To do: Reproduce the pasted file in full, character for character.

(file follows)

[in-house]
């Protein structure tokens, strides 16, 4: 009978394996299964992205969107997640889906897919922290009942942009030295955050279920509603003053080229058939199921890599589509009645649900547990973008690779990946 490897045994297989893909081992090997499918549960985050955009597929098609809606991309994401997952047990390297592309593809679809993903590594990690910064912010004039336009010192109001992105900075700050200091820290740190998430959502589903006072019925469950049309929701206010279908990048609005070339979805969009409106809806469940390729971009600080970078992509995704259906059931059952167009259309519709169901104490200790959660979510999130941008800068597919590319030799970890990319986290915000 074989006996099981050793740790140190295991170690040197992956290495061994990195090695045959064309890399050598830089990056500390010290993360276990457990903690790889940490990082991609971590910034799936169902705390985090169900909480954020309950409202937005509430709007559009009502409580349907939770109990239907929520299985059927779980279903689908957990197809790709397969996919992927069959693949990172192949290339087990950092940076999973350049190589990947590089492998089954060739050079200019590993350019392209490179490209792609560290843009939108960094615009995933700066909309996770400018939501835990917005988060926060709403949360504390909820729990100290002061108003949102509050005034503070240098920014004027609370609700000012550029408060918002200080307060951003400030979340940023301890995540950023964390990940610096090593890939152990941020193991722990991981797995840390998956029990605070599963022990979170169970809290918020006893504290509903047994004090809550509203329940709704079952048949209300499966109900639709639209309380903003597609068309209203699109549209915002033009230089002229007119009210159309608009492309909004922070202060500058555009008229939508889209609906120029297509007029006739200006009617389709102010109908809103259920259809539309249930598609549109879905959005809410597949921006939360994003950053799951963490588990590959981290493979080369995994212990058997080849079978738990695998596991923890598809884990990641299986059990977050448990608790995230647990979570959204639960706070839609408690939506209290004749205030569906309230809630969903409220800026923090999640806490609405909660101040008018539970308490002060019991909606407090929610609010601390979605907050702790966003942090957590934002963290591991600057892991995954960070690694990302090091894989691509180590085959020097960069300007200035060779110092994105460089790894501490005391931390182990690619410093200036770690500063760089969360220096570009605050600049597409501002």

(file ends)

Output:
[in-house]
């Protein structure tokens, strides 16, 4: 009978394996299964992205969107997640889906897919922290009942942009030295955050279920509603003053080229058939199921890599589509009645649900547990973008690779990946 490897045994297989893909081992090997499918549960985050955009597929098609809606991309994401997952047990390297592309593809679809993903590594990690910064912010004039336009010192109001992105900075700050200091820290740190998430959502589903006072019925469950049309929701206010279908990048609005070339979805969009409106809806469940390729971009600080970078992509995704259906059931059952167009259309519709169901104490200790959660979510999130941008800068597919590319030799970890990319986290915000 074989006996099981050793740790140190295991170690040197992956290495061994990195090695045959064309890399050598830089990056500390010290993360276990457990903690790889940490990082991609971590910034799936169902705390985090169900909480954020309950409202937005509430709007559009009502409580349907939770109990239907929520299985059927779980279903689908957990197809790709397969996919992927069959693949990172192949290339087990950092940076999973350049190589990947590089492998089954060739050079200019590993350019392209490179490209792609560290843009939108960094615009995933700066909309996770400018939501835990917005988060926060709403949360504390909820729990100290002061108003949102509050005034503070240098920014004027609370609700000012550029408060918002200080307060951003400030979340940023301890995540950023964390990940610096090593890939152990941020193991722990991981797995840390998956029990605070599963022990979170169970809290918020006893504290509903047994004090809550509203329940709704079952048949209300499966109900639709639209309380903003597609068309209203699109549209915002033009230089002229007119009210159309608009492309909004922070202060500058555009008229939508889209609906120029297509007029006739200006009617389709102010109908809103259920259809539309249930598609549109879905959005809410597949921006939360994003950053799951963490588990590959981290493979080369995994212990058997080849079978738990695998596991923890598809884990990641299986059990977050448990608790995230647990979570959204639960706070839609408690939506209290004749205030569906309230809630969903409220800026923090999640806490609405909660101040008018539970308490002060019991909606407090929610609010601390979605907050702790966003942090957590934002963290591991600057892991995954960070690694990302090091894989691509180590085959020097960069300007200035060779110092994105460089790894501490005391931390182990690619410093200036770690500063760089969360220096570009605050600049597409501002």